WASHINGTON — The winter storms that buried the Midwest this week and are delivering yet another blow to the Northeast will likely slow the U.S. economy only modestly, analysts say.
"Annoying as it all is, the effect on (growth) is going to be on the smaller side," says David Resler, chief U.S. economist at Nomura Global Economics.
Economists who were surveyed last month by The Associated Press estimated the economy would grow at an annual pace of 3.4 percent in the first three months of 2011, up from less than 3 percent last year. Most aren't ready to revise their forecasts to reflect weather-related slowdown at airlines, retailers and other businesses.
Flight cancellations topped 5,000 for a second day as ice and snow slowed airport activity across much of the nation.Story: Blizzard cuts power as deep freeze hits Midwest
"There has to be a negative effect," says Joseph LaVorgna, chief U.S. economist at Deutsche Bank. But he thinks the weather will be only a "temporary depressant" for a steadily strengthening economy.
The latest storm, called the worst in decades, barreled toward the Northeast on Wednesday. Chicago got 19.5 inches of snow. Up to 1½ feet fell in Missouri. More than a foot dropped on northern Indiana and southeast Kansas, and Oklahoma saw up to a foot.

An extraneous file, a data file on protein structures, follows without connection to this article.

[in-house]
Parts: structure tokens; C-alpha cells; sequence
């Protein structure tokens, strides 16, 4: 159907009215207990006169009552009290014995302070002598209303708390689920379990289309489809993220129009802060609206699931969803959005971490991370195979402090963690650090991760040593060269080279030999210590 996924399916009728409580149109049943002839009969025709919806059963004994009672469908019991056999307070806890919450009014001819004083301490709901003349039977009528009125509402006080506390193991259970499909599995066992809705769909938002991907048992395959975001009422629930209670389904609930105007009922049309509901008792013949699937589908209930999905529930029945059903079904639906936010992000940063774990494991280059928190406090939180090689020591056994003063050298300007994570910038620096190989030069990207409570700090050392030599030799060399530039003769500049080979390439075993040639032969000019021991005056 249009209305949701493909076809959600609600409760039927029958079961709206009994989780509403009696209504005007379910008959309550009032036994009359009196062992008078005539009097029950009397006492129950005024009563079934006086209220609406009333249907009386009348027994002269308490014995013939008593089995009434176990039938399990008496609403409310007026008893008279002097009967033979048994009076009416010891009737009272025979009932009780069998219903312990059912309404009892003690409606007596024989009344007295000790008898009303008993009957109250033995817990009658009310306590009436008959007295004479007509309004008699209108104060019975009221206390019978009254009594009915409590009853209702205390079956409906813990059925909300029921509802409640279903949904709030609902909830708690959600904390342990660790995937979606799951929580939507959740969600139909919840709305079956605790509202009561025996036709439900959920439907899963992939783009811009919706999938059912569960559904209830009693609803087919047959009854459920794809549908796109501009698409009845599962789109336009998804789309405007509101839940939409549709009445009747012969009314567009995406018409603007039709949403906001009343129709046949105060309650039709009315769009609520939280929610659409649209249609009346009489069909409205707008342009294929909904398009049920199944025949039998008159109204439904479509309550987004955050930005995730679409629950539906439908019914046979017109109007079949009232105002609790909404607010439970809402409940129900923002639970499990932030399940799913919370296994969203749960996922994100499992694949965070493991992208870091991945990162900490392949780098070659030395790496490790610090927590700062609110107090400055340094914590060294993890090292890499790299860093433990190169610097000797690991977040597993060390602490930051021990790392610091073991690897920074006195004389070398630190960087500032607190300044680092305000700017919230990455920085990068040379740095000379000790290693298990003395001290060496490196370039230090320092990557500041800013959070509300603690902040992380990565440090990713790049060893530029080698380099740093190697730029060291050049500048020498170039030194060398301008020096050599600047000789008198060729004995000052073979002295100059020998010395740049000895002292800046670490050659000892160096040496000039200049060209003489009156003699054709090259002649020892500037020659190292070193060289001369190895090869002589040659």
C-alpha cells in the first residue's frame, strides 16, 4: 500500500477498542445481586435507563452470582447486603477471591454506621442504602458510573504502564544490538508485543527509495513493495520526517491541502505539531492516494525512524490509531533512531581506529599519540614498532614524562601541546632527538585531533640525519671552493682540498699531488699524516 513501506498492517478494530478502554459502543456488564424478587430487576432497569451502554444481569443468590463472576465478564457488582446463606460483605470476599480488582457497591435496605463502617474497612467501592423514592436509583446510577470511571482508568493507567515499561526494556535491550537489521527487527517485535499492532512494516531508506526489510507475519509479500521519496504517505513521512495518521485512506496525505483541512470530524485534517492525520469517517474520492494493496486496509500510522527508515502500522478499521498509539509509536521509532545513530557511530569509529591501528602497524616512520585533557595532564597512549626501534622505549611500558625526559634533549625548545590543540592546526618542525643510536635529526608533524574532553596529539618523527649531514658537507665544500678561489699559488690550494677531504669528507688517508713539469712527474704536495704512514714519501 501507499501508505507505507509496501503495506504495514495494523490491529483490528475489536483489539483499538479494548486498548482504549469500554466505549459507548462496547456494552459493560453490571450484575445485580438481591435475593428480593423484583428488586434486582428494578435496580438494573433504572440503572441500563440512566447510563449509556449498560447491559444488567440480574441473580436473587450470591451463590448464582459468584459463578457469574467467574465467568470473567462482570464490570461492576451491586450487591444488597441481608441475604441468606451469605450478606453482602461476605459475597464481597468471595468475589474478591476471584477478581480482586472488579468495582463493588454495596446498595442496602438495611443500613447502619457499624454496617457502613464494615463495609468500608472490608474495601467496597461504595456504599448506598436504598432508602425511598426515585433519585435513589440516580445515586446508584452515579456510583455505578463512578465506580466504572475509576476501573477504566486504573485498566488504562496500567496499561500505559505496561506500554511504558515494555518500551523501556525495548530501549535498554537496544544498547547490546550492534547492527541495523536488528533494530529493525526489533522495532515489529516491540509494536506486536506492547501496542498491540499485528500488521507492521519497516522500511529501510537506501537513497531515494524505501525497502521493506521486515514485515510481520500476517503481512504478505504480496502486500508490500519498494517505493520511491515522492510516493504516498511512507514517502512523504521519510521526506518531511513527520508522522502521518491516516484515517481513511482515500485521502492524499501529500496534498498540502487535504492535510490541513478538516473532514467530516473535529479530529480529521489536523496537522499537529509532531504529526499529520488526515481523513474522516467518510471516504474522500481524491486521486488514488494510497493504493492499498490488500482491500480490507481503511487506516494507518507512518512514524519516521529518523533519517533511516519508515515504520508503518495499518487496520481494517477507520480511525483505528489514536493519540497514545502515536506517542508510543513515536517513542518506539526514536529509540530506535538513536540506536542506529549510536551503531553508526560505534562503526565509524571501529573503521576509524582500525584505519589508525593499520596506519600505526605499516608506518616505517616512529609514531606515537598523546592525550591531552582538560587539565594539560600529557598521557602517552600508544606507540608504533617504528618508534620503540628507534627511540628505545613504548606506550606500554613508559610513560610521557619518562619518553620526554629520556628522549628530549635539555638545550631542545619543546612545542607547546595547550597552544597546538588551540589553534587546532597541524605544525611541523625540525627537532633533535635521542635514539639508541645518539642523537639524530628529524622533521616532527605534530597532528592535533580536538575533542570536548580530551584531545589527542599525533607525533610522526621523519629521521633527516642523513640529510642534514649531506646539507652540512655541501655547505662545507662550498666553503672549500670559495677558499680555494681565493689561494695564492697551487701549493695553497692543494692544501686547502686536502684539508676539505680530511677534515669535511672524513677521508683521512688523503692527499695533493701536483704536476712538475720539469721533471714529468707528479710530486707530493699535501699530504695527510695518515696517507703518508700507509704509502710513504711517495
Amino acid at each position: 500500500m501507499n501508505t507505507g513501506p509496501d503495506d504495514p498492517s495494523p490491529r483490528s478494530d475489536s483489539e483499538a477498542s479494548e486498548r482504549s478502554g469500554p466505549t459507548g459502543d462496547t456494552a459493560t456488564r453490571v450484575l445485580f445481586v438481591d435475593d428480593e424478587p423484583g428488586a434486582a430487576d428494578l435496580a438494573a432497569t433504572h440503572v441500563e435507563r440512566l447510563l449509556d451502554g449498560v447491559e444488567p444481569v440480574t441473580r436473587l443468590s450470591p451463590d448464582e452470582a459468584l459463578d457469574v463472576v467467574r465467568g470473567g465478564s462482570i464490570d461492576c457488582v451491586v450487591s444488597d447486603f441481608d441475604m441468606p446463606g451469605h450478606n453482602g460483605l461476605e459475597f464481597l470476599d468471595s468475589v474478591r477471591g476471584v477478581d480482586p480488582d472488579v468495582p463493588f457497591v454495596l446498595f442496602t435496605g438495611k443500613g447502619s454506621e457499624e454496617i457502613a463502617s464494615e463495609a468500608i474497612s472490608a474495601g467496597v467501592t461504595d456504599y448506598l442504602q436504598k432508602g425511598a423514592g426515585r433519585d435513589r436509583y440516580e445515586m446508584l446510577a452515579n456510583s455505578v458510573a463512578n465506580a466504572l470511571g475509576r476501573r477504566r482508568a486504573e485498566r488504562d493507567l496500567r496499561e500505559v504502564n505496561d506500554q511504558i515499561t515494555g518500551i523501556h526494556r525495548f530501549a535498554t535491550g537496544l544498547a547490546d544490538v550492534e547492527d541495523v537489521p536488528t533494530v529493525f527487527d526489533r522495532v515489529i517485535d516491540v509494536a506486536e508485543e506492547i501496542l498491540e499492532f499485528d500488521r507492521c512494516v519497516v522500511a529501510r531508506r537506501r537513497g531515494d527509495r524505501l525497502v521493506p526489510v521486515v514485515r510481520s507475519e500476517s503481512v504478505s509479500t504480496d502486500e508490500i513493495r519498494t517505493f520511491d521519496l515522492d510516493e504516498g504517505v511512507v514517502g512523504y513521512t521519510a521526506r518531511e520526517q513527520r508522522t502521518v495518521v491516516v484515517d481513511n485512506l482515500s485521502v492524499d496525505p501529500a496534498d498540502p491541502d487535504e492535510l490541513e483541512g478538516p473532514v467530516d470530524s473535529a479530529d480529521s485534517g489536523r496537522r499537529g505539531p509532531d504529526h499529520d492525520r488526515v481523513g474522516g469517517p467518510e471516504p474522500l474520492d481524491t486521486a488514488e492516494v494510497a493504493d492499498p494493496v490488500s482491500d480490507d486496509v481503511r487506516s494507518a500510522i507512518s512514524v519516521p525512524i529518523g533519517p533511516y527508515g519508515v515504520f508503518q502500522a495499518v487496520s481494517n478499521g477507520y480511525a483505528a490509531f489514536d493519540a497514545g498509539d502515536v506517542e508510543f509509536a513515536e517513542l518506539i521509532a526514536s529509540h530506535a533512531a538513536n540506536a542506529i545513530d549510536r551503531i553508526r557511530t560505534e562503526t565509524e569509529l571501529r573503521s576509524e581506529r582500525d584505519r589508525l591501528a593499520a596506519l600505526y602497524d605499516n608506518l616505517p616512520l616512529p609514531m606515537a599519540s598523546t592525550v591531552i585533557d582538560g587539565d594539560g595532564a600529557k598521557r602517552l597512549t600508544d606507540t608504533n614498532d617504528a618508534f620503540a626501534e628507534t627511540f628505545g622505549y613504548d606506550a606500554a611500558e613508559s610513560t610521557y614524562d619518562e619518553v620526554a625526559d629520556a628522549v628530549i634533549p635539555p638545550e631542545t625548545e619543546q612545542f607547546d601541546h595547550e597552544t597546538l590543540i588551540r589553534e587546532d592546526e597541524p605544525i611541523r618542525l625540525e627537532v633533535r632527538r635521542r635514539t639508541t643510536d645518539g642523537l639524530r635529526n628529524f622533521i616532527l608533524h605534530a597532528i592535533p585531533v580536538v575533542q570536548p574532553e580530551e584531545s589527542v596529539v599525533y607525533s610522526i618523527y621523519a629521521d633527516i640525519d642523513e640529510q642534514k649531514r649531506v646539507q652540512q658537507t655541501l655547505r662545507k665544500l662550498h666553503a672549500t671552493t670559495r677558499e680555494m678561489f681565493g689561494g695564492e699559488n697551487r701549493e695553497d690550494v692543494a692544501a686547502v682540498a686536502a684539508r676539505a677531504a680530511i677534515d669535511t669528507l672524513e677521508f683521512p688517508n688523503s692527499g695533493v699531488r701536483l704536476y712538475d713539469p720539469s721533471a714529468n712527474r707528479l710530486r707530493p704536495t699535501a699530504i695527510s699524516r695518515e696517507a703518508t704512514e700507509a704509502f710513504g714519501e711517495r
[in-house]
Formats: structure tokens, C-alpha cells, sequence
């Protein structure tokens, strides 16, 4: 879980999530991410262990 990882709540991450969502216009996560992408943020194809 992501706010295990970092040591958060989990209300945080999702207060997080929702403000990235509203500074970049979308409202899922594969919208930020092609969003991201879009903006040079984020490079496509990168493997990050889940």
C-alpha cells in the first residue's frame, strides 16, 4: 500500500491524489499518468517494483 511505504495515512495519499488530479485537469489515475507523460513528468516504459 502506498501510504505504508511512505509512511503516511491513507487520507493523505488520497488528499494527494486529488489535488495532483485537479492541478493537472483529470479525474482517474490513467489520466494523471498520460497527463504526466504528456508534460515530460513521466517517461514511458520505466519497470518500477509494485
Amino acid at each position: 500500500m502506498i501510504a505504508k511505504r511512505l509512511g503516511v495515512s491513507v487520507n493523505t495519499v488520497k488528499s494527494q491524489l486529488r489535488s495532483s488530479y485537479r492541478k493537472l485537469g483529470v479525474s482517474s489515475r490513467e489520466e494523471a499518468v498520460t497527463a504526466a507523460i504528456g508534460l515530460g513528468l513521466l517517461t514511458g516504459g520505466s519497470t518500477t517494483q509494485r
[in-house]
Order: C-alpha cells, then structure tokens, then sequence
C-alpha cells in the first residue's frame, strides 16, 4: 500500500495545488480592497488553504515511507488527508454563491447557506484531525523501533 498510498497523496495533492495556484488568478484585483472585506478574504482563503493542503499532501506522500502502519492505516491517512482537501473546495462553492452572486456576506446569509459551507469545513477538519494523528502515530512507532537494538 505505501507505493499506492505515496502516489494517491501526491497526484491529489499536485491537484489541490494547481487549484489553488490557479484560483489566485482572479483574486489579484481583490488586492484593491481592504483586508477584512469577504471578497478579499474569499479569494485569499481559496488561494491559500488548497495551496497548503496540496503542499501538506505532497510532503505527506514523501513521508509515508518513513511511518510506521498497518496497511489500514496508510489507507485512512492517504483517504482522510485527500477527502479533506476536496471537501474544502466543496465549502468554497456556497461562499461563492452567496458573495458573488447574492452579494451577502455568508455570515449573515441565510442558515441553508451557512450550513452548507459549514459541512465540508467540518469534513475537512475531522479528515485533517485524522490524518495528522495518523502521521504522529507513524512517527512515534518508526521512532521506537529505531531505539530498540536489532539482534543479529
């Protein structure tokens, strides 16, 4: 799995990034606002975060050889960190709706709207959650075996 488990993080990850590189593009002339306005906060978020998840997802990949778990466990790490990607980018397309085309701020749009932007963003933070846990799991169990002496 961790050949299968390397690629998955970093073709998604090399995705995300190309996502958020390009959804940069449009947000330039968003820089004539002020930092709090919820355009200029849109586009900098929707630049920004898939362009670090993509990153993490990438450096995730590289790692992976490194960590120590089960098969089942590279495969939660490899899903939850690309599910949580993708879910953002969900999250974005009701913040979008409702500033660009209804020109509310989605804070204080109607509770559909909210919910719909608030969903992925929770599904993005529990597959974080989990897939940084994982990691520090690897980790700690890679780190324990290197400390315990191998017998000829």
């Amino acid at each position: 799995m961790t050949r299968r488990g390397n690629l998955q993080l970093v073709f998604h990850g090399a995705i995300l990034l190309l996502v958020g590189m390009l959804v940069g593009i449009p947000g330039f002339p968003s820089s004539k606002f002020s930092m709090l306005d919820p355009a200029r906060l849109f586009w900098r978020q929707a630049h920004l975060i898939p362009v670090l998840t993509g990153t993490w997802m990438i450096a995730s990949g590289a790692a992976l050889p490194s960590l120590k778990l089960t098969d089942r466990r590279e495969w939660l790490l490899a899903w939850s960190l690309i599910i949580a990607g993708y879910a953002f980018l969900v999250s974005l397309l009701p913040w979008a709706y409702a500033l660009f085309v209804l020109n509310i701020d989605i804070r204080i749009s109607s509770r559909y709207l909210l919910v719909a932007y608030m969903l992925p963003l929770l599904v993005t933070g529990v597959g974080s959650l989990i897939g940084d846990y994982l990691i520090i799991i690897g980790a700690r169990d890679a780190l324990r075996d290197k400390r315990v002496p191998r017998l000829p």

Deutsche Bank says it thinks severe weather last month hurt the job market in January. It predicts the government will report Friday that the economy generated a lackluster 125,000 jobs last month.
But history suggests any weather-related slowdown in hiring might not last long. In January 1996, severe weather was the reason net job creation fell by 19,000. The next month, as the weather eased, job growth bounced back to 424,000.
Britain last week announced that its economy shrank 0.5 percent in the October-December quarter as winter storms buried roads and closed London's Heathrow and other airports. The timing was especially damaging for Britain's economy, Resler noted: the height of the holiday travel season.
LaVorgna doesn't expect the poor weather to cause lasting damage to a U.S. economy that's been gaining momentum. Any wintry slowdown in January and February is likely to be balanced by renewed growth before the January-March quarter ends.
"We know the trend is getting better," he says.
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